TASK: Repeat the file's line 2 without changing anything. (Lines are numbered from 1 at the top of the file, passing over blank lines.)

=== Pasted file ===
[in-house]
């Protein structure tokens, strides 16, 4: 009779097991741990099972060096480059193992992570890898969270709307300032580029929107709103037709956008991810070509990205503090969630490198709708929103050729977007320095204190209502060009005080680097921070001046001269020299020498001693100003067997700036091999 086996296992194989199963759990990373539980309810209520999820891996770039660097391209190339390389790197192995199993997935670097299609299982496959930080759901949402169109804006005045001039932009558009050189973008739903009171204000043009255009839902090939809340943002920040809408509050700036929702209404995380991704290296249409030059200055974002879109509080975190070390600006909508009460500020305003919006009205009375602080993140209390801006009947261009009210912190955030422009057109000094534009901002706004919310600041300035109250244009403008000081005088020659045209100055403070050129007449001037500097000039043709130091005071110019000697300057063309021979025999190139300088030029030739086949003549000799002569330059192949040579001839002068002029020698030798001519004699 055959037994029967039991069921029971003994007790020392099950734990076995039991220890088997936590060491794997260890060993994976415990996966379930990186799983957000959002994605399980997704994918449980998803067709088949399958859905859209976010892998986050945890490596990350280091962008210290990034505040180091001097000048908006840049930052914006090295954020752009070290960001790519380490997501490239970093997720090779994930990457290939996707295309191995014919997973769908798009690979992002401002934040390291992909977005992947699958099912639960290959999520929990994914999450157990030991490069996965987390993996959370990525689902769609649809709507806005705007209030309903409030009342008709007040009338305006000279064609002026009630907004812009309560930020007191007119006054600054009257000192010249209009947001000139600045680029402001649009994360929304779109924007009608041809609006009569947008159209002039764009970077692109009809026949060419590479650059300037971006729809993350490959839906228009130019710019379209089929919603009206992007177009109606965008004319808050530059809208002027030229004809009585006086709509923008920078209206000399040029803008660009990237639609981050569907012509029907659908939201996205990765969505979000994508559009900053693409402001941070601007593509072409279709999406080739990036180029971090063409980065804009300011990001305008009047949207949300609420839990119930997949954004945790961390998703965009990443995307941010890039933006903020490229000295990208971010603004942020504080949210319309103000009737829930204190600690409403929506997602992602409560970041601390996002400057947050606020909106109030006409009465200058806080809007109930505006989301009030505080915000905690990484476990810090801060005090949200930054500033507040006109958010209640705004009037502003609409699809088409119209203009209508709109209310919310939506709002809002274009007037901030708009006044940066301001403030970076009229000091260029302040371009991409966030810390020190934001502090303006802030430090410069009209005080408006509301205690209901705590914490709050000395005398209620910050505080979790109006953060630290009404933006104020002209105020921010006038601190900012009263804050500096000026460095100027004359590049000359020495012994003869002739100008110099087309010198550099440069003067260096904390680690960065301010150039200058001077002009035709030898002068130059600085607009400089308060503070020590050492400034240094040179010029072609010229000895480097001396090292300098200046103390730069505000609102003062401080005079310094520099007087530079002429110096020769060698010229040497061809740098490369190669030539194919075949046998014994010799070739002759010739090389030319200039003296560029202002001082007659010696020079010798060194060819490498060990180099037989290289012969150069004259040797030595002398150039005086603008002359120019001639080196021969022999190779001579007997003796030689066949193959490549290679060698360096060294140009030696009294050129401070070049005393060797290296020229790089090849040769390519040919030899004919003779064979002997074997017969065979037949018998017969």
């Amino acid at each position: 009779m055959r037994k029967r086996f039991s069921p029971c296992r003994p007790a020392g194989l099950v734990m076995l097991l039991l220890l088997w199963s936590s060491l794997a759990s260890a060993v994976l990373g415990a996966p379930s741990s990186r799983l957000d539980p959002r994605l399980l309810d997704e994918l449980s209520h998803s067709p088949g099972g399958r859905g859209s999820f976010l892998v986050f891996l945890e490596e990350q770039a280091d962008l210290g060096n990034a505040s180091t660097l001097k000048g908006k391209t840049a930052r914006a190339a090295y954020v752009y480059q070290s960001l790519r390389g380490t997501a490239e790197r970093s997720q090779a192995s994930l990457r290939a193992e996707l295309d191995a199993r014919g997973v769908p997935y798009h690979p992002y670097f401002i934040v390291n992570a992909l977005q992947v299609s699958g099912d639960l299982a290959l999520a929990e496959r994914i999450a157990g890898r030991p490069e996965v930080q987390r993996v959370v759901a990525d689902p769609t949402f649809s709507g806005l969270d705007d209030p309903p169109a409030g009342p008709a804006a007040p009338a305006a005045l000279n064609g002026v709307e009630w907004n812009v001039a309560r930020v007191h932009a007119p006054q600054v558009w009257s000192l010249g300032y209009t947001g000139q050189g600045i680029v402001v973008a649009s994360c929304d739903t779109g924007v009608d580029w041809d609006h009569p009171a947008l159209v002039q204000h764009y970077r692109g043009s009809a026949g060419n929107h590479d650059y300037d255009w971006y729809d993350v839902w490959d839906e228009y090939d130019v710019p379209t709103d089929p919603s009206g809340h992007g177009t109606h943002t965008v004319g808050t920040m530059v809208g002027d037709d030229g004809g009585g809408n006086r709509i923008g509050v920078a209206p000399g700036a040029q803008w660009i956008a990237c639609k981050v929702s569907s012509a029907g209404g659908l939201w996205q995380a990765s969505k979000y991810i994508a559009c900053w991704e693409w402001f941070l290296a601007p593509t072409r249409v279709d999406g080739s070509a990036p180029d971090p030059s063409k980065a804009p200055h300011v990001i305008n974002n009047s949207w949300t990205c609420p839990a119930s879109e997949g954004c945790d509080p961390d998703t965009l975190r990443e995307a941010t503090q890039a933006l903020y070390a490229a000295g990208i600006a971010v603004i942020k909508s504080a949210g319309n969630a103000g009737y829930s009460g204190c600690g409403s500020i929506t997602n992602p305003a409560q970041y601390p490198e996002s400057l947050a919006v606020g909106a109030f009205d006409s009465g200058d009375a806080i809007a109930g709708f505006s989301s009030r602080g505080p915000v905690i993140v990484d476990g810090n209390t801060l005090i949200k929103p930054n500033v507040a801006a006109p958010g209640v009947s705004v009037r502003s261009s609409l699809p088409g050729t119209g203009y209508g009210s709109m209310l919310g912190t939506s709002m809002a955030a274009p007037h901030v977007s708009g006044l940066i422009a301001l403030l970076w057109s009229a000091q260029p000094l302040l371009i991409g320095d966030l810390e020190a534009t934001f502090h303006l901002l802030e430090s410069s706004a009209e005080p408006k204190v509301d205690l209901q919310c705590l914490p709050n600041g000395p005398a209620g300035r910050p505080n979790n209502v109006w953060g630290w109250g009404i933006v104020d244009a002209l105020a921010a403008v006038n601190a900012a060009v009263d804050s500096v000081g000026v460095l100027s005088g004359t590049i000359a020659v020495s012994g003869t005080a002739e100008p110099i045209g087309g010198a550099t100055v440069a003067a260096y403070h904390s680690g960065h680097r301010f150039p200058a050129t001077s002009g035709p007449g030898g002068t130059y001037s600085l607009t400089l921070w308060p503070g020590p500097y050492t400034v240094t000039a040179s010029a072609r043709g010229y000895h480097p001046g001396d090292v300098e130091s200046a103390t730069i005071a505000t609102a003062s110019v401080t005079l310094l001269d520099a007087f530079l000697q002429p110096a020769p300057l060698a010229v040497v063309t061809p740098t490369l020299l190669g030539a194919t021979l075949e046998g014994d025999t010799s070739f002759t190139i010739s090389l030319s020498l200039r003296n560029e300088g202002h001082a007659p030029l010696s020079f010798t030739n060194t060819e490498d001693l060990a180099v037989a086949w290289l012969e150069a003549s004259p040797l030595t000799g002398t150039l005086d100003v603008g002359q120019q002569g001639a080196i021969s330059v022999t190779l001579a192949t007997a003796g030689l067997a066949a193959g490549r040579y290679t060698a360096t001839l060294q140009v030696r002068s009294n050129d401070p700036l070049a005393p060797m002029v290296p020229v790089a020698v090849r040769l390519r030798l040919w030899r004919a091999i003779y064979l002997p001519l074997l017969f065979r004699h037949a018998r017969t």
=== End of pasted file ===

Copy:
């Protein structure tokens, strides 16, 4: 009779097991741990099972060096480059193992992570890898969270709307300032580029929107709103037709956008991810070509990205503090969630490198709708929103050729977007320095204190209502060009005080680097921070001046001269020299020498001693100003067997700036091999 086996296992194989199963759990990373539980309810209520999820891996770039660097391209190339390389790197192995199993997935670097299609299982496959930080759901949402169109804006005045001039932009558009050189973008739903009171204000043009255009839902090939809340943002920040809408509050700036929702209404995380991704290296249409030059200055974002879109509080975190070390600006909508009460500020305003919006009205009375602080993140209390801006009947261009009210912190955030422009057109000094534009901002706004919310600041300035109250244009403008000081005088020659045209100055403070050129007449001037500097000039043709130091005071110019000697300057063309021979025999190139300088030029030739086949003549000799002569330059192949040579001839002068002029020698030798001519004699 055959037994029967039991069921029971003994007790020392099950734990076995039991220890088997936590060491794997260890060993994976415990996966379930990186799983957000959002994605399980997704994918449980998803067709088949399958859905859209976010892998986050945890490596990350280091962008210290990034505040180091001097000048908006840049930052914006090295954020752009070290960001790519380490997501490239970093997720090779994930990457290939996707295309191995014919997973769908798009690979992002401002934040390291992909977005992947699958099912639960290959999520929990994914999450157990030991490069996965987390993996959370990525689902769609649809709507806005705007209030309903409030009342008709007040009338305006000279064609002026009630907004812009309560930020007191007119006054600054009257000192010249209009947001000139600045680029402001649009994360929304779109924007009608041809609006009569947008159209002039764009970077692109009809026949060419590479650059300037971006729809993350490959839906228009130019710019379209089929919603009206992007177009109606965008004319808050530059809208002027030229004809009585006086709509923008920078209206000399040029803008660009990237639609981050569907012509029907659908939201996205990765969505979000994508559009900053693409402001941070601007593509072409279709999406080739990036180029971090063409980065804009300011990001305008009047949207949300609420839990119930997949954004945790961390998703965009990443995307941010890039933006903020490229000295990208971010603004942020504080949210319309103000009737829930204190600690409403929506997602992602409560970041601390996002400057947050606020909106109030006409009465200058806080809007109930505006989301009030505080915000905690990484476990810090801060005090949200930054500033507040006109958010209640705004009037502003609409699809088409119209203009209508709109209310919310939506709002809002274009007037901030708009006044940066301001403030970076009229000091260029302040371009991409966030810390020190934001502090303006802030430090410069009209005080408006509301205690209901705590914490709050000395005398209620910050505080979790109006953060630290009404933006104020002209105020921010006038601190900012009263804050500096000026460095100027004359590049000359020495012994003869002739100008110099087309010198550099440069003067260096904390680690960065301010150039200058001077002009035709030898002068130059600085607009400089308060503070020590050492400034240094040179010029072609010229000895480097001396090292300098200046103390730069505000609102003062401080005079310094520099007087530079002429110096020769060698010229040497061809740098490369190669030539194919075949046998014994010799070739002759010739090389030319200039003296560029202002001082007659010696020079010798060194060819490498060990180099037989290289012969150069004259040797030595002398150039005086603008002359120019001639080196021969022999190779001579007997003796030689066949193959490549290679060698360096060294140009030696009294050129401070070049005393060797290296020229790089090849040769390519040919030899004919003779064979002997074997017969065979037949018998017969």